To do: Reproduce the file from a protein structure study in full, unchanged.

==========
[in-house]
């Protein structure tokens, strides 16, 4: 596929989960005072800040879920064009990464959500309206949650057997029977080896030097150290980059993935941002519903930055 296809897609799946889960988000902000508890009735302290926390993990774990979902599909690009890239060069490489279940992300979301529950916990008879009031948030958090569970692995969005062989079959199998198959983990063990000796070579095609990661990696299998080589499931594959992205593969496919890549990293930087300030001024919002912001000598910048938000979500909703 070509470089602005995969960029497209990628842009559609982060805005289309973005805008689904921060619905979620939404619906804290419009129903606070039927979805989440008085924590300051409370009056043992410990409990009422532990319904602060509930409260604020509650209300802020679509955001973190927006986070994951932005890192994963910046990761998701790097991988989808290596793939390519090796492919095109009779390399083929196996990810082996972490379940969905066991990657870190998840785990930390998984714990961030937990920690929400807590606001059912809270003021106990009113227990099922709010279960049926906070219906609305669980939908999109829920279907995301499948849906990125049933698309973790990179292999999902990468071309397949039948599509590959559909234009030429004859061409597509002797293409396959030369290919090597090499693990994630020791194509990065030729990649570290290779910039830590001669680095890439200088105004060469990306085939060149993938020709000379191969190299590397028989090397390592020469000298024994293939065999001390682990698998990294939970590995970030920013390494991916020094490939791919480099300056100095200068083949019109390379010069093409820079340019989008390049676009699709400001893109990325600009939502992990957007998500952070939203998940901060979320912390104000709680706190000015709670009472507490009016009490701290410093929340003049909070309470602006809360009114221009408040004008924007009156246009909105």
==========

[in-house]
């Protein structure tokens, strides 16, 4: 596929989960005072800040879920064009990464959500309206949650057997029977080896030097150290980059993935941002519903930055 296809897609799946889960988000902000508890009735302290926390993990774990979902599909690009890239060069490489279940992300979301529950916990008879009031948030958090569970692995969005062989079959199998198959983990063990000796070579095609990661990696299998080589499931594959992205593969496919890549990293930087300030001024919002912001000598910048938000979500909703 070509470089602005995969960029497209990628842009559609982060805005289309973005805008689904921060619905979620939404619906804290419009129903606070039927979805989440008085924590300051409370009056043992410990409990009422532990319904602060509930409260604020509650209300802020679509955001973190927006986070994951932005890192994963910046990761998701790097991988989808290596793939390519090796492919095109009779390399083929196996990810082996972490379940969905066991990657870190998840785990930390998984714990961030937990920690929400807590606001059912809270003021106990009113227990099922709010279960049926906070219906609305669980939908999109829920279907995301499948849906990125049933698309973790990179292999999902990468071309397949039948599509590959559909234009030429004859061409597509002797293409396959030369290919090597090499693990994630020791194509990065030729990649570290290779910039830590001669680095890439200088105004060469990306085939060149993938020709000379191969190299590397028989090397390592020469000298024994293939065999001390682990698998990294939970590995970030920013390494991916020094490939791919480099300056100095200068083949019109390379010069093409820079340019989008390049676009699709400001893109990325600009939502992990957007998500952070939203998940901060979320912390104000709680706190000015709670009472507490009016009490701290410093929340003049909070309470602006809360009114221009408040004008924007009156246009909105």